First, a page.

2015, Facing Everyday Racism Professor Michael Jeffries, author of Paint the White House Black: Barack Obama & the Meaning of Race in America led our community discussion of unintentional expressions of bias and prejudice. This year’s forum will helped us come to terms with daily experiences of bias and stereotyping that are more subtle than the language of traditional, overt racism. We learned about the concept of microaggressions–a term used to describe the unconscious and unintentional expressions of bias toward people who differ in race and culture and also gender, sexual orientation, people with disabilities.
2014, Implicit Bias: Who Me Most individuals, groups, and even institutions explicitly renounce racist, homophobic, sexist, ageist, etc. beliefs. But implicit biases operate at an unconscious level and are influenced by our cultural environments. How do we recognize implicit bias? How do our implicit biases influence our relationships in the community? How can we can resolve to become more aware of how we make decisions, and if and when implicit biases may be at work in that process? How are implicit biases at work in our lives and how can we create change? These were some if the issues addressed after a presentation by Elizabeth Williams-Riley of the American Conference on Diversity.
2013, How Are We Doing? This forum was an open dialogue about how the Community Coalition on Race can best benefit our community. It began with brief talks by two Community Coalition on Race leaders—Executive Director Nancy Gagnier and Board Chair Fred Profeta. Then the question was put to attendees about how the Coalition can best move forward to build a community in which people of different races and ethnicities live together, interact, form friendships, and participate fully in all aspects of community life. While the Coalition will always be true to its mission of racial integration and true inclusion, the organization wanted to be responsive to emerging integration issues as discussed by residents.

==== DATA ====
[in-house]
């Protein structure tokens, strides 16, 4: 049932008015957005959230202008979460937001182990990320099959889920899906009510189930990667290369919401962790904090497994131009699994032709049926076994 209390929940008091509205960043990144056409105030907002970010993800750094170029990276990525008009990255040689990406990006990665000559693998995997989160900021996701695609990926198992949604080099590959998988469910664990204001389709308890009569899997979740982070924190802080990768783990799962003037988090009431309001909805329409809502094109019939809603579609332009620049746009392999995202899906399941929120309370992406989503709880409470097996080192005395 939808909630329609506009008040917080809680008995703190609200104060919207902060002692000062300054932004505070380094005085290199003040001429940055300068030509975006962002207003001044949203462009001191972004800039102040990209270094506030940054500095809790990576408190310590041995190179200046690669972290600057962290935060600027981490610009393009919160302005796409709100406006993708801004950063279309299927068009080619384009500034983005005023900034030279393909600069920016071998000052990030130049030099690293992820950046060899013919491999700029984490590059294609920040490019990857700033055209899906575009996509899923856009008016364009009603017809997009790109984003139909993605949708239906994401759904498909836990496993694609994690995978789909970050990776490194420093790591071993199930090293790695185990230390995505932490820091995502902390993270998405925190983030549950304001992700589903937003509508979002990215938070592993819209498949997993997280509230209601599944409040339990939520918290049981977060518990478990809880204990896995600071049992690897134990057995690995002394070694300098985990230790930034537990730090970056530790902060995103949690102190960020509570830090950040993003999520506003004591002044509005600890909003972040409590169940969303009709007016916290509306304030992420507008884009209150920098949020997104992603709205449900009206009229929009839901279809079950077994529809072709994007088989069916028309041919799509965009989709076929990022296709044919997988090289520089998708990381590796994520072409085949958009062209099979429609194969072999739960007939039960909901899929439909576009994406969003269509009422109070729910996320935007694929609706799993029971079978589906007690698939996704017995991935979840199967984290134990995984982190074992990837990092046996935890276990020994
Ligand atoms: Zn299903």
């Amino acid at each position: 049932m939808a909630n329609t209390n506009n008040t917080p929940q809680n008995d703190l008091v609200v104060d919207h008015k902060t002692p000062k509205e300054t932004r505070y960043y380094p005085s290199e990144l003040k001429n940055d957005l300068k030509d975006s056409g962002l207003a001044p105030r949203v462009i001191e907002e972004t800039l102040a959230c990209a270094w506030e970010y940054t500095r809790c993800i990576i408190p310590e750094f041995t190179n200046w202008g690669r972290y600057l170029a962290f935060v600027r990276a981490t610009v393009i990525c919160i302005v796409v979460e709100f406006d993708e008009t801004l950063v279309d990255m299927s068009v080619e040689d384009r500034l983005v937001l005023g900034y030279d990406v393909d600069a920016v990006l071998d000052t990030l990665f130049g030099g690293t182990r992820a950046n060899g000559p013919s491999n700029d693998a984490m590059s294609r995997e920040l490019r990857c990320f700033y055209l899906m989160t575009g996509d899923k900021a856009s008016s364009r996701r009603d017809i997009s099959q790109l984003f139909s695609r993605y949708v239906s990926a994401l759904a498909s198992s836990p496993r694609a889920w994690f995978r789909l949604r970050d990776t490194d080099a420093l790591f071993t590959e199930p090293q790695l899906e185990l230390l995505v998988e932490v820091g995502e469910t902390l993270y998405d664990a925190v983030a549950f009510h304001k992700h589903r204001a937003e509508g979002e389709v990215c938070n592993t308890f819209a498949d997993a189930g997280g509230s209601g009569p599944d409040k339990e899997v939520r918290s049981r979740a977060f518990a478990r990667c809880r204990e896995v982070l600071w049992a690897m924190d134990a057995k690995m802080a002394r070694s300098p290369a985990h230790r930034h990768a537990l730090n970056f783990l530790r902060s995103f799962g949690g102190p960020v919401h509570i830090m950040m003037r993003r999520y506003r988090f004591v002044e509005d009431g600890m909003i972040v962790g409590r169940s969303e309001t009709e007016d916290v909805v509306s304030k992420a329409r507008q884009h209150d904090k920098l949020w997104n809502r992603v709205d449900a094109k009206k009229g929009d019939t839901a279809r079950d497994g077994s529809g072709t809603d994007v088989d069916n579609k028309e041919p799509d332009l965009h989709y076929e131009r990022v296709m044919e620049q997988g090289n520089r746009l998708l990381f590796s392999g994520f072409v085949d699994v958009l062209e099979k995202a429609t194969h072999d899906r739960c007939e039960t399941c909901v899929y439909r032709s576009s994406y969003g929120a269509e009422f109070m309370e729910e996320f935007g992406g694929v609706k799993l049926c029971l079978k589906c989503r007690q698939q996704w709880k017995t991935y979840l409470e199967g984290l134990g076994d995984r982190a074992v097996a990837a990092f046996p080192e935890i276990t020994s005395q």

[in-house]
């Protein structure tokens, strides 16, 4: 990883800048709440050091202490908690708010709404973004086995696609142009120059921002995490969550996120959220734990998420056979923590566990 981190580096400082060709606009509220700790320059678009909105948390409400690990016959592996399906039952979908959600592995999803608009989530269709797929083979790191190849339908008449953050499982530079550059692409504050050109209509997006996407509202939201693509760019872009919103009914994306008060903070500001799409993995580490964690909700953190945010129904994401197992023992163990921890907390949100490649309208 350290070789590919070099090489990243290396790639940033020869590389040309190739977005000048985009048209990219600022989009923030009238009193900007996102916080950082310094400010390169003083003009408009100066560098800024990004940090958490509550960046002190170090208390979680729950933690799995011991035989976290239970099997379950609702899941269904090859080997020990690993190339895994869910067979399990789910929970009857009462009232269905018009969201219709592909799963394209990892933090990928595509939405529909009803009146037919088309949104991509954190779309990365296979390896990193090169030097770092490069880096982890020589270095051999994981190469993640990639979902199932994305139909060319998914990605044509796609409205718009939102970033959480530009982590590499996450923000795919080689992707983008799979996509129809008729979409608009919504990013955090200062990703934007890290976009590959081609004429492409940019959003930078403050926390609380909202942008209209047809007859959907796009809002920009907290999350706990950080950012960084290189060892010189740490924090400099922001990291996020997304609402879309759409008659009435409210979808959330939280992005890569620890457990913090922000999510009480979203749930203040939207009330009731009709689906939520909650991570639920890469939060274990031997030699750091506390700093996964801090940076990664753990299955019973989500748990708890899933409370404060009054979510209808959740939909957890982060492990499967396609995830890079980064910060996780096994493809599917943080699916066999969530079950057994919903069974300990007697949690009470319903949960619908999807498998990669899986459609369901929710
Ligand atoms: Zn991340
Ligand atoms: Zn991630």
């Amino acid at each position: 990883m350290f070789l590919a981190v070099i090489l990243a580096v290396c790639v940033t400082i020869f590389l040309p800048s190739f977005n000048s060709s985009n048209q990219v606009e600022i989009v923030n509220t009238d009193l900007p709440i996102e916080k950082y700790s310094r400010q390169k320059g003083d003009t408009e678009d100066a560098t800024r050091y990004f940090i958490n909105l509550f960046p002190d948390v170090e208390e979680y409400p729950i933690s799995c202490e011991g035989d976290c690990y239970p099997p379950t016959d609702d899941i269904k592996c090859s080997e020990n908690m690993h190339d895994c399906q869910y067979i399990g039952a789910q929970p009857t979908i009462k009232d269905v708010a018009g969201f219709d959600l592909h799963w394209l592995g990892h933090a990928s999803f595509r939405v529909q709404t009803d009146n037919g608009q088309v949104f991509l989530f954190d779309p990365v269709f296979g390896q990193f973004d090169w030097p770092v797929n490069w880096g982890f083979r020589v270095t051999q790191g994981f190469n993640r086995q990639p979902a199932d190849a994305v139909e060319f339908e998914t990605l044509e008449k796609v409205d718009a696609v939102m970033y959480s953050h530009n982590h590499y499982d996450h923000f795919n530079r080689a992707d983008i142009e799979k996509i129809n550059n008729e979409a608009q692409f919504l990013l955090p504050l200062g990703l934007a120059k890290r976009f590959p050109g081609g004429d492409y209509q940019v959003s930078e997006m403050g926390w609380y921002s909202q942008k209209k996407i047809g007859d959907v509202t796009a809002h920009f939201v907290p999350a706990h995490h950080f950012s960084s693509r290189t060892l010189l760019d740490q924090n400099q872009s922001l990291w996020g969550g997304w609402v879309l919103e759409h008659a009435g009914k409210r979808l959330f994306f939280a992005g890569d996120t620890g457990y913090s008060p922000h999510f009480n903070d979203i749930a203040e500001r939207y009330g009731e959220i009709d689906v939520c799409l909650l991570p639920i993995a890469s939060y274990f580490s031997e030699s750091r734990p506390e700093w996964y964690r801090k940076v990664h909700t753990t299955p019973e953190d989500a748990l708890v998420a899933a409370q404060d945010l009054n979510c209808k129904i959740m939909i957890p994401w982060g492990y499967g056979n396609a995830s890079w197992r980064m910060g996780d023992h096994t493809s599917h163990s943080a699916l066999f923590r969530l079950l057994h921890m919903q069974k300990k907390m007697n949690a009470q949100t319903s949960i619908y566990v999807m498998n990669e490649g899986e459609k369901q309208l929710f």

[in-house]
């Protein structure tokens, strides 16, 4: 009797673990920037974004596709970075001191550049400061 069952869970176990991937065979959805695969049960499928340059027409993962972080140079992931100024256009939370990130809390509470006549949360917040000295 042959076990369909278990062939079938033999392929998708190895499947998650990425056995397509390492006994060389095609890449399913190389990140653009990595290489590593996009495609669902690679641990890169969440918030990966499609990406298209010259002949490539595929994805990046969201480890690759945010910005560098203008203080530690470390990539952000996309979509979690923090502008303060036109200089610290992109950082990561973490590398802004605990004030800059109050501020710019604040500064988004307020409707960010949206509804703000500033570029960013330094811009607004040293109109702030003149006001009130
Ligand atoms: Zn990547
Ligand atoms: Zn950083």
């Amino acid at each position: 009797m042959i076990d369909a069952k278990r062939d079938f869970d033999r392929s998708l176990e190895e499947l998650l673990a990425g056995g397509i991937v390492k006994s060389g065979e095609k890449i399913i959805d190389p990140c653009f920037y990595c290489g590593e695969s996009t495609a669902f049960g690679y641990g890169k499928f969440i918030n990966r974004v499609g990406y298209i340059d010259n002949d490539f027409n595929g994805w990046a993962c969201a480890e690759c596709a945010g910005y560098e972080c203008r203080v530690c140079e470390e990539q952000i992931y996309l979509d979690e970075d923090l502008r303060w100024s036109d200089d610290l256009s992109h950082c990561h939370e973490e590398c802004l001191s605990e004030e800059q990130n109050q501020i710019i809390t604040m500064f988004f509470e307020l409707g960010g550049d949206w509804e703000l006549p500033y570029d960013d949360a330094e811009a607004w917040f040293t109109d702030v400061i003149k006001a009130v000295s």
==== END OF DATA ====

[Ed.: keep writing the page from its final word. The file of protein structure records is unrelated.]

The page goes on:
2012, Growing Through Our Discomfort It’s often difficult to talk about race-related issues. Attendees first listened to some provocative and pointed ideas about stereotyping, race relations and the language we use by community leaders Barbara Heisler and Dr. Khalil Muhammad. Some of the ideas discussed were that we need to model social integration and get to know people on a more personal level; we need more moral courage to discuss topics like white privilege and the false narratives that continue to beset people of color even within an integrated community; there are still barriers to integration in a diverse community; we need ongoing dialogues to educate people and more social opportunities to develop relationships across racial lines.
2011, Who Are We Now? Andrea Torrice, director of the film The New Metropolis, presented this documentary as a catalyst for our dialogue about the benefits of intentional integration. She used compelling, personal stories in her film to facilitate a national dialogue on intentional integration and how it helps communities handle demographic and economic change.
2010, Some of My Best Friends Are…This Conversation on Race included a series of improvisations performed by Dreamcatcher Repertory Theater that depicted real stories collected from the community about awkward, challenging, or painful situations experienced by residents. This was followed by small group discussions on the successes and challenges of social integration.